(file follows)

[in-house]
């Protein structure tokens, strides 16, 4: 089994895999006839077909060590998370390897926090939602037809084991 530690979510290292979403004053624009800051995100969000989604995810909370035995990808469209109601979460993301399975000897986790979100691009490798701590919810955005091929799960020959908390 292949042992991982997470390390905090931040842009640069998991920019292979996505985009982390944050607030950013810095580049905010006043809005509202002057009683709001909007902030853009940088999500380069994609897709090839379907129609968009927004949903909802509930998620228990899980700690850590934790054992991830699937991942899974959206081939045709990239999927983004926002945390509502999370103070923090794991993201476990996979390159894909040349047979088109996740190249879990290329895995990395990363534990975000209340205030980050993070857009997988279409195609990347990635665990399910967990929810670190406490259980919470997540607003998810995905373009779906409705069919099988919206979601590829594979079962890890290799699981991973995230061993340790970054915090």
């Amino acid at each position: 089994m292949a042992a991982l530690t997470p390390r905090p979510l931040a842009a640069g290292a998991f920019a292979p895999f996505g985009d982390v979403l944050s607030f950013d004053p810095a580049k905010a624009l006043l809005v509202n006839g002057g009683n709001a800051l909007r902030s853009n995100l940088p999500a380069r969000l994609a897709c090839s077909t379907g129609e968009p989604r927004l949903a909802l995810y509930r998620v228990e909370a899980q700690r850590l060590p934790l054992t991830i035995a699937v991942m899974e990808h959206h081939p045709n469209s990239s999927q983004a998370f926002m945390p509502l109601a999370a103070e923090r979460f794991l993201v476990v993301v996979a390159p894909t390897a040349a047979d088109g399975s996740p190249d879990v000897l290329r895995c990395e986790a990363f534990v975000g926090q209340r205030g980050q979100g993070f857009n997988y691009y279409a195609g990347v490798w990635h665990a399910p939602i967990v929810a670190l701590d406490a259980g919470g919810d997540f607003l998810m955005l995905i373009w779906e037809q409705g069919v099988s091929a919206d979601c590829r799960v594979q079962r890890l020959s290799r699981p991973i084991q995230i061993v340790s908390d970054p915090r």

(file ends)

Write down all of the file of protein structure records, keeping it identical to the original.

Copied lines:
[in-house]
């Protein structure tokens, strides 16, 4: 089994895999006839077909060590998370390897926090939602037809084991 530690979510290292979403004053624009800051995100969000989604995810909370035995990808469209109601979460993301399975000897986790979100691009490798701590919810955005091929799960020959908390 292949042992991982997470390390905090931040842009640069998991920019292979996505985009982390944050607030950013810095580049905010006043809005509202002057009683709001909007902030853009940088999500380069994609897709090839379907129609968009927004949903909802509930998620228990899980700690850590934790054992991830699937991942899974959206081939045709990239999927983004926002945390509502999370103070923090794991993201476990996979390159894909040349047979088109996740190249879990290329895995990395990363534990975000209340205030980050993070857009997988279409195609990347990635665990399910967990929810670190406490259980919470997540607003998810995905373009779906409705069919099988919206979601590829594979079962890890290799699981991973995230061993340790970054915090």
């Amino acid at each position: 089994m292949a042992a991982l530690t997470p390390r905090p979510l931040a842009a640069g290292a998991f920019a292979p895999f996505g985009d982390v979403l944050s607030f950013d004053p810095a580049k905010a624009l006043l809005v509202n006839g002057g009683n709001a800051l909007r902030s853009n995100l940088p999500a380069r969000l994609a897709c090839s077909t379907g129609e968009p989604r927004l949903a909802l995810y509930r998620v228990e909370a899980q700690r850590l060590p934790l054992t991830i035995a699937v991942m899974e990808h959206h081939p045709n469209s990239s999927q983004a998370f926002m945390p509502l109601a999370a103070e923090r979460f794991l993201v476990v993301v996979a390159p894909t390897a040349a047979d088109g399975s996740p190249d879990v000897l290329r895995c990395e986790a990363f534990v975000g926090q209340r205030g980050q979100g993070f857009n997988y691009y279409a195609g990347v490798w990635h665990a399910p939602i967990v929810a670190l701590d406490a259980g919470g919810d997540f607003l998810m955005l995905i373009w779906e037809q409705g069919v099988s091929a919206d979601c590829r799960v594979q079962r890890l020959s290799r699981p991973i084991q995230i061993v340790s908390d970054p915090r």